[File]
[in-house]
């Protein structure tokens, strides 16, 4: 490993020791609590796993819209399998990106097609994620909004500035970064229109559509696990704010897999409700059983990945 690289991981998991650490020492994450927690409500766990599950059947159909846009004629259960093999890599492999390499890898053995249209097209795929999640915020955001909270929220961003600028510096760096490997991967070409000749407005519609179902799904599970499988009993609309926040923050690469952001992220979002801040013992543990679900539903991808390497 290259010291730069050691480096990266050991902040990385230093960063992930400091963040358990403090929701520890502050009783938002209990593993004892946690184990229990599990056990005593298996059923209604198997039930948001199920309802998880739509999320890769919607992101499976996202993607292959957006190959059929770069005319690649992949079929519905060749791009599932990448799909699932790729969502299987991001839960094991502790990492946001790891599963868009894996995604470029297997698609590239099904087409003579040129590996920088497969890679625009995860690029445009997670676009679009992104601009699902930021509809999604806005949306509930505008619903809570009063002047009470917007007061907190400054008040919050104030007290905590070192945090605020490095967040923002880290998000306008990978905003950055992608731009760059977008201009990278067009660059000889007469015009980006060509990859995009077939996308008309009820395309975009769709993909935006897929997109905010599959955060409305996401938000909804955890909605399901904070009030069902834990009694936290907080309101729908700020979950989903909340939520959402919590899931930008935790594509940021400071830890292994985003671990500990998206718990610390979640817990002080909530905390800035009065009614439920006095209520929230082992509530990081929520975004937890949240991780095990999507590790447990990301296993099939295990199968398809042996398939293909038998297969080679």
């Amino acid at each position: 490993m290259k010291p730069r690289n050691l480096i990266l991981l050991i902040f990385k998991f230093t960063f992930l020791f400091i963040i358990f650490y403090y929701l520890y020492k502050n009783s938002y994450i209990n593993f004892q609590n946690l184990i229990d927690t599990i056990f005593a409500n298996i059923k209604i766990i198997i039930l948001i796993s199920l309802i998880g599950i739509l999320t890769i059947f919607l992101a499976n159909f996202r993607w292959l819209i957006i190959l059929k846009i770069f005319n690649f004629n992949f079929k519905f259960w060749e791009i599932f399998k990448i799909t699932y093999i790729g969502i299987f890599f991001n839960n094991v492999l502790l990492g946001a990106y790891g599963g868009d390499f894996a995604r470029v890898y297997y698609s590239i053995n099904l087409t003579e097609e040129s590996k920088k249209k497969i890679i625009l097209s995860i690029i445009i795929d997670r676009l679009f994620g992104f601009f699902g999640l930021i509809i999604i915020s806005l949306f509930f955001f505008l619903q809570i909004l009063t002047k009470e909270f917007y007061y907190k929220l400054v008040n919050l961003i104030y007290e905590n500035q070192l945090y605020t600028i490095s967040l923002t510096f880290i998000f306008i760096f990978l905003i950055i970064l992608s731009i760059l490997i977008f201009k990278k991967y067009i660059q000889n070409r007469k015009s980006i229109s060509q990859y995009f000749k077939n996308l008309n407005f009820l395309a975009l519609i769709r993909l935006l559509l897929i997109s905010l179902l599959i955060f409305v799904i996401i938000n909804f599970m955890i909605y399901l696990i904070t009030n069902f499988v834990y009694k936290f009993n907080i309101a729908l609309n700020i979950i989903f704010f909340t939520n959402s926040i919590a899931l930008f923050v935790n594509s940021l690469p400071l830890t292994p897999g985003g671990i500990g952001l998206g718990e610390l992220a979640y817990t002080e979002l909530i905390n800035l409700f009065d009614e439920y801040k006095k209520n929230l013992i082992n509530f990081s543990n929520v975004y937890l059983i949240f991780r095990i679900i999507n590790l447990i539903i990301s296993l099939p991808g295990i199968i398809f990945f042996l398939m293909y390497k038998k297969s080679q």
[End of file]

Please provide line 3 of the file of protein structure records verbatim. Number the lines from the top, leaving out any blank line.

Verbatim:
């Amino acid at each position: 490993m290259k010291p730069r690289n050691l480096i990266l991981l050991i902040f990385k998991f230093t960063f992930l020791f400091i963040i358990f650490y403090y929701l520890y020492k502050n009783s938002y994450i209990n593993f004892q609590n946690l184990i229990d927690t599990i056990f005593a409500n298996i059923k209604i766990i198997i039930l948001i796993s199920l309802i998880g599950i739509l999320t890769i059947f919607l992101a499976n159909f996202r993607w292959l819209i957006i190959l059929k846009i770069f005319n690649f004629n992949f079929k519905f259960w060749e791009i599932f399998k990448i799909t699932y093999i790729g969502i299987f890599f991001n839960n094991v492999l502790l990492g946001a990106y790891g599963g868009d390499f894996a995604r470029v890898y297997y698609s590239i053995n099904l087409t003579e097609e040129s590996k920088k249209k497969i890679i625009l097209s995860i690029i445009i795929d997670r676009l679009f994620g992104f601009f699902g999640l930021i509809i999604i915020s806005l949306f509930f955001f505008l619903q809570i909004l009063t002047k009470e909270f917007y007061y907190k929220l400054v008040n919050l961003i104030y007290e905590n500035q070192l945090y605020t600028i490095s967040l923002t510096f880290i998000f306008i760096f990978l905003i950055i970064l992608s731009i760059l490997i977008f201009k990278k991967y067009i660059q000889n070409r007469k015009s980006i229109s060509q990859y995009f000749k077939n996308l008309n407005f009820l395309a975009l519609i769709r993909l935006l559509l897929i997109s905010l179902l599959i955060f409305v799904i996401i938000n909804f599970m955890i909605y399901l696990i904070t009030n069902f499988v834990y009694k936290f009993n907080i309101a729908l609309n700020i979950i989903f704010f909340t939520n959402s926040i919590a899931l930008f923050v935790n594509s940021l690469p400071l830890t292994p897999g985003g671990i500990g952001l998206g718990e610390l992220a979640y817990t002080e979002l909530i905390n800035l409700f009065d009614e439920y801040k006095k209520n929230l013992i082992n509530f990081s543990n929520v975004y937890l059983i949240f991780r095990i679900i999507n590790l447990i539903i990301s296993l099939p991808g295990i199968i398809f990945f042996l398939m293909y390497k038998k297969s080679q």